The McIntire Botanical Garden is moving into its next phase of design.
The organization hosted a community event Thursday to announce $500,000 of donations over the past 13 months, introduce its first executive director, Jill Trischman-Marks, and provide updates on the garden’s progress to a crowd of about 100 people at CitySpace.
The organization, formed in 2008, wants to build the garden on 8.5 acres near the intersection of Melbourne Road and the John W. Warner Parkway.
Trischman-Marks said $600,000 is needed for the next level of plans. Those plans can be used for pricing before construction documents are finalized, according to Eugene Ryang, principal of Water Street Studio, which worked on the master plan with designer Mikyoung Kim.
There’s no timeline on the next phase.
“It’s a slow process,” Ryang said.
Trischman-Marks said the organization still needs “several hundreds of thousands of dollars” to reach the next goal.
The garden will be sited on a former golf course.
In 2015, the garden’s board and the city signed a memorandum of agreement on the garden. The city will administer and coordinate construction of the site, build pedestrian and bicycle trails and perform basic horticultural maintenance, subject to available funding.
The city is also supposed to construct a parking area, restrooms and a bridge that will connect the garden to the rest of McIntire Park.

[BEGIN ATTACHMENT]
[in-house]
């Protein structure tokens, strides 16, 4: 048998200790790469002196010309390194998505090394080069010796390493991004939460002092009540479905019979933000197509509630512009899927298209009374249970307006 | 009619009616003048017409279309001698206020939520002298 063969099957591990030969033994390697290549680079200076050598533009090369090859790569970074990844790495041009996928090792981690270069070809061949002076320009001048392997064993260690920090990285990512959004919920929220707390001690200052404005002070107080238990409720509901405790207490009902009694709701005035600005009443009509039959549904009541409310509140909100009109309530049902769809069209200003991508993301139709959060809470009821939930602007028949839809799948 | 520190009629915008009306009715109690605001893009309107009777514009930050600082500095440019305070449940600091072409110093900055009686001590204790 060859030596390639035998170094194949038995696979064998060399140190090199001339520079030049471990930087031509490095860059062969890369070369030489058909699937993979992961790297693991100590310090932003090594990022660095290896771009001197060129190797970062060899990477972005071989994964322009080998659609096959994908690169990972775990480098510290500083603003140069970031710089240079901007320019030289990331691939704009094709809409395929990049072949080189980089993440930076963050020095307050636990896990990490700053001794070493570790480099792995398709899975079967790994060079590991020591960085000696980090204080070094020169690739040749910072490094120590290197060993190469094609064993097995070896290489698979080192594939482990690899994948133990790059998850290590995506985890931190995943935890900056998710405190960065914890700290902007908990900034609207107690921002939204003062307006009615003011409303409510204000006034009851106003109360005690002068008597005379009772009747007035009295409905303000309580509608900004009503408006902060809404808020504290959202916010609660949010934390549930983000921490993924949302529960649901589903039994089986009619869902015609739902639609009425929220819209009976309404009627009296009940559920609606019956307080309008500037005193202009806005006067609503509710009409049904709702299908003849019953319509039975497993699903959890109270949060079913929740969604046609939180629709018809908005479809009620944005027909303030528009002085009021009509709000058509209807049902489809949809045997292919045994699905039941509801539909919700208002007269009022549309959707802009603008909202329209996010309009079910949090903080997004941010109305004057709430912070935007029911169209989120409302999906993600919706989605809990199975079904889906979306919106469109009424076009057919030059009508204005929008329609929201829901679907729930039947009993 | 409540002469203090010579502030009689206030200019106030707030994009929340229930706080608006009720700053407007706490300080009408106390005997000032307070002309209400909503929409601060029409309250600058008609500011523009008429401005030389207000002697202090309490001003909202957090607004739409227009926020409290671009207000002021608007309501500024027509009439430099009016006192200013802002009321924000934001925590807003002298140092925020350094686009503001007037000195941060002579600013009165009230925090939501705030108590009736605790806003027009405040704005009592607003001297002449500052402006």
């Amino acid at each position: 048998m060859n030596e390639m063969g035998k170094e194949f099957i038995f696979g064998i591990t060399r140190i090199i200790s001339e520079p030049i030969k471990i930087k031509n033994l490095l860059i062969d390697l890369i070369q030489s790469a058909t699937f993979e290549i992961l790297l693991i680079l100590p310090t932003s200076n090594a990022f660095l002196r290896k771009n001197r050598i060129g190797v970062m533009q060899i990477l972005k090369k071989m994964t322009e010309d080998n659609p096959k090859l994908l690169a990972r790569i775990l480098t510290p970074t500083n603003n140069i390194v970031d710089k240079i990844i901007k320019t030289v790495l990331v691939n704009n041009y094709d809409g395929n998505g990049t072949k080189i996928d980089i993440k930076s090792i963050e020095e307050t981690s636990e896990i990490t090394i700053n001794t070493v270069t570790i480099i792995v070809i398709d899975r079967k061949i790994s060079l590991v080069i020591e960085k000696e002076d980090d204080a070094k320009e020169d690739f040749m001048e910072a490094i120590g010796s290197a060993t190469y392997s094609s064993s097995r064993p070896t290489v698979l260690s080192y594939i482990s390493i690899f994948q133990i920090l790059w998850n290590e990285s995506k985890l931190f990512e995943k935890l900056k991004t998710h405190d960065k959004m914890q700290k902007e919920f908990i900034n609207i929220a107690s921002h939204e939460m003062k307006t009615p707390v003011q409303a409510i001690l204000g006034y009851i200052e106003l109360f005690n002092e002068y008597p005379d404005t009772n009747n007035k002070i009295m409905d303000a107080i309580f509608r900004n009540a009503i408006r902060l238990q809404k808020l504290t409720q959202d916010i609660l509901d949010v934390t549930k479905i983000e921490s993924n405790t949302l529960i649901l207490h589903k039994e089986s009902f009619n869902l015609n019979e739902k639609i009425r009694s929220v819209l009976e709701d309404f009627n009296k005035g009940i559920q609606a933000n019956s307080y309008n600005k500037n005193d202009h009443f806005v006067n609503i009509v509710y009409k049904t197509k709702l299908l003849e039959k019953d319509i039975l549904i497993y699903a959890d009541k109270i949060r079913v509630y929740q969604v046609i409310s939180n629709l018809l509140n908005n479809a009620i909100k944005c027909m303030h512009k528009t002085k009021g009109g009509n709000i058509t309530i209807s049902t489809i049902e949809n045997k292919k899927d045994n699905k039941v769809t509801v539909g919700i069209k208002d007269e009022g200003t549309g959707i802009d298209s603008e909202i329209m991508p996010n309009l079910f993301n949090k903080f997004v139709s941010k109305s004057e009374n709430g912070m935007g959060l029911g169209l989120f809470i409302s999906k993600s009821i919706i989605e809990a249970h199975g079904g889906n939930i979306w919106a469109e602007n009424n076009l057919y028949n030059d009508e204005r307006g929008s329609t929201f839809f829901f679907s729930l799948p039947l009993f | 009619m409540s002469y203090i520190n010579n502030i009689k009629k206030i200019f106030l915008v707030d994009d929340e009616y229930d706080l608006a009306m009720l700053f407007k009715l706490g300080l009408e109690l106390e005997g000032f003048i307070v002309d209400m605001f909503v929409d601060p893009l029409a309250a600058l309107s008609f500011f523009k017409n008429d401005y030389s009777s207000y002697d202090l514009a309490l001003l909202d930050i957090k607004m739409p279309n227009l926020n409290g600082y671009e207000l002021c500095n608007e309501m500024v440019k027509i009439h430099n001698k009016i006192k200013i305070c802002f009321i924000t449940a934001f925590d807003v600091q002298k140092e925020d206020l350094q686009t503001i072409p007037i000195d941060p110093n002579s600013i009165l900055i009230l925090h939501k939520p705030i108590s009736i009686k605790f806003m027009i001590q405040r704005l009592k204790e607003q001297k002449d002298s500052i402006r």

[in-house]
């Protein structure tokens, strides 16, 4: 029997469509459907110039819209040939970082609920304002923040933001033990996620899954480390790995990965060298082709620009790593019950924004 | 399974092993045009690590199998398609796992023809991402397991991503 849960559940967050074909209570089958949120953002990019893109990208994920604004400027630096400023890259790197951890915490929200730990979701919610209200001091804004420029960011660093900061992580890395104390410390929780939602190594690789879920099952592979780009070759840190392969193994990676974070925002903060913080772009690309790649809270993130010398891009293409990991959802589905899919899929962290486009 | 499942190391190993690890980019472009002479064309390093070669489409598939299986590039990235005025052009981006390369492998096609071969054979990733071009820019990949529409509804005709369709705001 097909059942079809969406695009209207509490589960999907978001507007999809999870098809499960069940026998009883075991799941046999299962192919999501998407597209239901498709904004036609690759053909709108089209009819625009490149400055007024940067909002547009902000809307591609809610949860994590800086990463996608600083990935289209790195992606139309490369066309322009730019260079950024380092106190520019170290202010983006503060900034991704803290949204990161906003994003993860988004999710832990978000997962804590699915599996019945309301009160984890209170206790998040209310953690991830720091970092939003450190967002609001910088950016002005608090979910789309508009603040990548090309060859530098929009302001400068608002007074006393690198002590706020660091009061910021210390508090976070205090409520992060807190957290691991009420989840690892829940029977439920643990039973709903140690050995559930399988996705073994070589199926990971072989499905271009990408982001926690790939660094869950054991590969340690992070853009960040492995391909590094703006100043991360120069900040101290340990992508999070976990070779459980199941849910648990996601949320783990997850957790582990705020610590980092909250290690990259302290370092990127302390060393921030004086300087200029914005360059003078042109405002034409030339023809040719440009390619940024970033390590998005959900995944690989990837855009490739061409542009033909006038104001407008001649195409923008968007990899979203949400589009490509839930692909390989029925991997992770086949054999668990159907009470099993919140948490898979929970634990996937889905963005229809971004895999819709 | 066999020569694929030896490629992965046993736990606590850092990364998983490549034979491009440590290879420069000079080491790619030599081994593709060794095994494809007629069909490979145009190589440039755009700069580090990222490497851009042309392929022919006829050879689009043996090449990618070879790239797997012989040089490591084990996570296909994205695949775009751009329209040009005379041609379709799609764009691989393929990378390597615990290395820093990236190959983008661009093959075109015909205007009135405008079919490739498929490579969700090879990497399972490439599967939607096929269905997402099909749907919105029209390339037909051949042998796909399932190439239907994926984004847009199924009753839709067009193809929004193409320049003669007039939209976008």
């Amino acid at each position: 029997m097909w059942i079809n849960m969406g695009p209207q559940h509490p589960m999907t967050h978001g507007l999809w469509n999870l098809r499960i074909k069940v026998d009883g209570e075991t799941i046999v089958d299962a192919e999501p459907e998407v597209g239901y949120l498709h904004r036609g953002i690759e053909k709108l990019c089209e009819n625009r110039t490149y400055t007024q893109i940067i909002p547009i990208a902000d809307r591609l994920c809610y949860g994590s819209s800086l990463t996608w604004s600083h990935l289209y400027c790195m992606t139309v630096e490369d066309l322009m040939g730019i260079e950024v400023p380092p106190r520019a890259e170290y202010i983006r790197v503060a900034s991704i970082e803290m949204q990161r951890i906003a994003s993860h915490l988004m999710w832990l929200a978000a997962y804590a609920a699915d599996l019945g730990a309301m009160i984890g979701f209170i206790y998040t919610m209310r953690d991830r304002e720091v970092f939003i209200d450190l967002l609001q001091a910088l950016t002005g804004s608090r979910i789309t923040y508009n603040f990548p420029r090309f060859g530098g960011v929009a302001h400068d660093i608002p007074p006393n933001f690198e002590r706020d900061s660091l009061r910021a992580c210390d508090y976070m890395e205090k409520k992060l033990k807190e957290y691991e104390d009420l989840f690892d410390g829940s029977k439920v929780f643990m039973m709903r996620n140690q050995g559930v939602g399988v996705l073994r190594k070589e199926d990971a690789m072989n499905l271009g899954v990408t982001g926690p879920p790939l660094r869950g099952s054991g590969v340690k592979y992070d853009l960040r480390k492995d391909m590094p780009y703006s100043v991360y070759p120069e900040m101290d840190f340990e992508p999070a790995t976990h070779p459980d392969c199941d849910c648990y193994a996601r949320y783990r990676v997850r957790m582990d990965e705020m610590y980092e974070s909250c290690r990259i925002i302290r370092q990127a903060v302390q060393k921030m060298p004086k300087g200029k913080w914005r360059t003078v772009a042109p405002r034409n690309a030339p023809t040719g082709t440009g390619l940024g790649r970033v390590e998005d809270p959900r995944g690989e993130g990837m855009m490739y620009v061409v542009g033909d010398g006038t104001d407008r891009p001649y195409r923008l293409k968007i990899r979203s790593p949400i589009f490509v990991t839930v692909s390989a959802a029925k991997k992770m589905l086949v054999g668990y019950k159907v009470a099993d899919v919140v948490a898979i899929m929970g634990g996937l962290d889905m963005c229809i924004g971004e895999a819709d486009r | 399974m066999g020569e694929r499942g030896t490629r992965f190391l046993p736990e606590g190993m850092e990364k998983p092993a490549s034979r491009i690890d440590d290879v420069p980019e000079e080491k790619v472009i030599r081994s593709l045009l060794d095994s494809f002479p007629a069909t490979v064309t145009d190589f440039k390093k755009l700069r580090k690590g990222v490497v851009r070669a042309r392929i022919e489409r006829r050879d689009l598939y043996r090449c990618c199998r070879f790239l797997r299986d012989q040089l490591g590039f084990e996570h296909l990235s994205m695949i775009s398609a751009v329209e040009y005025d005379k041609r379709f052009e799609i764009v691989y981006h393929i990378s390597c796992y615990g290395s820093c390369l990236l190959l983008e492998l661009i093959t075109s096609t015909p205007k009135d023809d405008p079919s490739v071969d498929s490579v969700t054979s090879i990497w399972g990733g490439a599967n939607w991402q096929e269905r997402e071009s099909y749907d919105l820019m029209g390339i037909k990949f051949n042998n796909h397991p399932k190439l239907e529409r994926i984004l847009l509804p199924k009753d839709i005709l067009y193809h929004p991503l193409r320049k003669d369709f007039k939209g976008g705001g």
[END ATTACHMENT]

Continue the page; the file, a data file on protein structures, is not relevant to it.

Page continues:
The agreement places the city’s parks and recreation director on the botanical garden board.
The garden’s board is responsible for funding the garden design and development, including designing the visitors center/education building, securing construction documents and overseeing and documenting the horticultural and research collections. The board also will provide a tour guide and educational programs and will promote the garden and its activities.
When finished, the garden will feature native and site-adapted trees, shrubs and perennial flowers.
It also will include forest areas, trails, a pond, a restored stream, lawn amphitheater, pavilion and visitors center/education building.
“Once it’s built, just like any other park in Charlottesville, it will be free and accessible to all,” Trischman-Marks said.
At Thursday’s event, Brian Daly, director of the city’s Department of Parks and Recreation, announced that the garden’s master plan received an award this year for design and analysis from the American Society of Landscape Architects.
“It’s very, very, very well done,” he said.
Trischman-Marks said the next planned fundraiser will be the Ian Robinson Legacy Lectureship on March 8.